Botulism intoxication, which causes the paralysis and death of intoxicated vertebrates, is caused by ingestion of neurotoxins produced by the bacterium Clostridium botulinum. Periodic outbreaks of type E botulism have resulted in die-offs of fish and fish-eating birds in the Great Lakes since at least the 1960s, but outbreaks have become more common and widespread since 1999, particularly in lakes Michigan, Erie and Ontario (Riley et al. 2008). Botulism has been responsible for over 80,000 bird deaths on the Great Lakes since 1999, and extensive bird mortality in northern Lake Michigan near Sleeping Bear Dunes National Lakeshore (SLBE; over 4150 birds in 2007) received widespread press attention and caused great public concern. The actual sites of toxin exposure for birds remain unknown. (via USGS Great Lakes Restoration Initiative - Habitat & Wildlife - Avian botulism in distressed Great Lakes environments)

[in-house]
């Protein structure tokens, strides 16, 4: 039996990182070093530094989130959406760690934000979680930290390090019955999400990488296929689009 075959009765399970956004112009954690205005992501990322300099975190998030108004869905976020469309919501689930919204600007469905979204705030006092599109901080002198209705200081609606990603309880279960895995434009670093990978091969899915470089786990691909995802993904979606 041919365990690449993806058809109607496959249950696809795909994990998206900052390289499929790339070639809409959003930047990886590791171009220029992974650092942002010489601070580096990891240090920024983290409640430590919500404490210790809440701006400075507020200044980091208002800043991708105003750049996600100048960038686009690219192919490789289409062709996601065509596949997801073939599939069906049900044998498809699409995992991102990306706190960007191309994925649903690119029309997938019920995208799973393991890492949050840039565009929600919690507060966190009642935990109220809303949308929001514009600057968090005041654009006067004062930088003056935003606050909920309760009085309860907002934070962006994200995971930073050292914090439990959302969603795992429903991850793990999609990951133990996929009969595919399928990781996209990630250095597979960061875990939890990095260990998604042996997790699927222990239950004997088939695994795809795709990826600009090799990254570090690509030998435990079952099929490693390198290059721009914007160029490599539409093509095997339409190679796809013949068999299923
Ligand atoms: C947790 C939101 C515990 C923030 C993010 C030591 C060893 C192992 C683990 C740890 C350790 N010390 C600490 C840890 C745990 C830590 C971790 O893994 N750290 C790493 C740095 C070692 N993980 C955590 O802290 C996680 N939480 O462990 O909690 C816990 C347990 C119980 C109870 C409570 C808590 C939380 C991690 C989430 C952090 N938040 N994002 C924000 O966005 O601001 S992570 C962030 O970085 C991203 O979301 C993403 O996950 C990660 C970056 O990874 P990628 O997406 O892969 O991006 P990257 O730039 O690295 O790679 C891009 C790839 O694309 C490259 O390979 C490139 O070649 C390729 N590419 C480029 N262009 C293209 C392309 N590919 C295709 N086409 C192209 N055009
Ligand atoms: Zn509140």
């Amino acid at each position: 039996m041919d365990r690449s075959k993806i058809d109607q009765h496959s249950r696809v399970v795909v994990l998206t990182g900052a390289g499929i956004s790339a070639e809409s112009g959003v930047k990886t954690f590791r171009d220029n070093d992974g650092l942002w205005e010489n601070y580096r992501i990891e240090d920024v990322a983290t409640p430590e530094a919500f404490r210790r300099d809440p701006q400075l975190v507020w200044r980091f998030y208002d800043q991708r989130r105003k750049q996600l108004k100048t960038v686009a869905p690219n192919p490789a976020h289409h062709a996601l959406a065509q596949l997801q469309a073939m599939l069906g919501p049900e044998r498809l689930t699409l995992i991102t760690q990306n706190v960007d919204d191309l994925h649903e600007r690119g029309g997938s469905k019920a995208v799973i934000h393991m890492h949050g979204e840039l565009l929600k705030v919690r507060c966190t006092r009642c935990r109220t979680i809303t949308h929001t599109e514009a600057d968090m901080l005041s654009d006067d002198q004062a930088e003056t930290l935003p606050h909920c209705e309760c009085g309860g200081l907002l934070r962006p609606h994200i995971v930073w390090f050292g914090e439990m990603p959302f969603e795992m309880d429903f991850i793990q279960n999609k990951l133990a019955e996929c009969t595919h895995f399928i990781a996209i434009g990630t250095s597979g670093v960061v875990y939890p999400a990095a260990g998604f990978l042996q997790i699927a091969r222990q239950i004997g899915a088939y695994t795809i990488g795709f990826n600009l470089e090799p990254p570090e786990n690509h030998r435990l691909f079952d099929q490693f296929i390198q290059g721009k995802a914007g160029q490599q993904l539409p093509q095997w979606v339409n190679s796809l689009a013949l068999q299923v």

Type E botulism is not an invasive species and has been present in the Great Lakes system for many years. However, the recent trend of warmer winters has led to more outbreaks. If lake water does not cool enough in the winter, the bacteria are able to start reproducing and this causes problems for birds (especially waterfowl), fish species, and mud puppies. According to an expert who gave a seminar at my college, another outbreak is expected this year.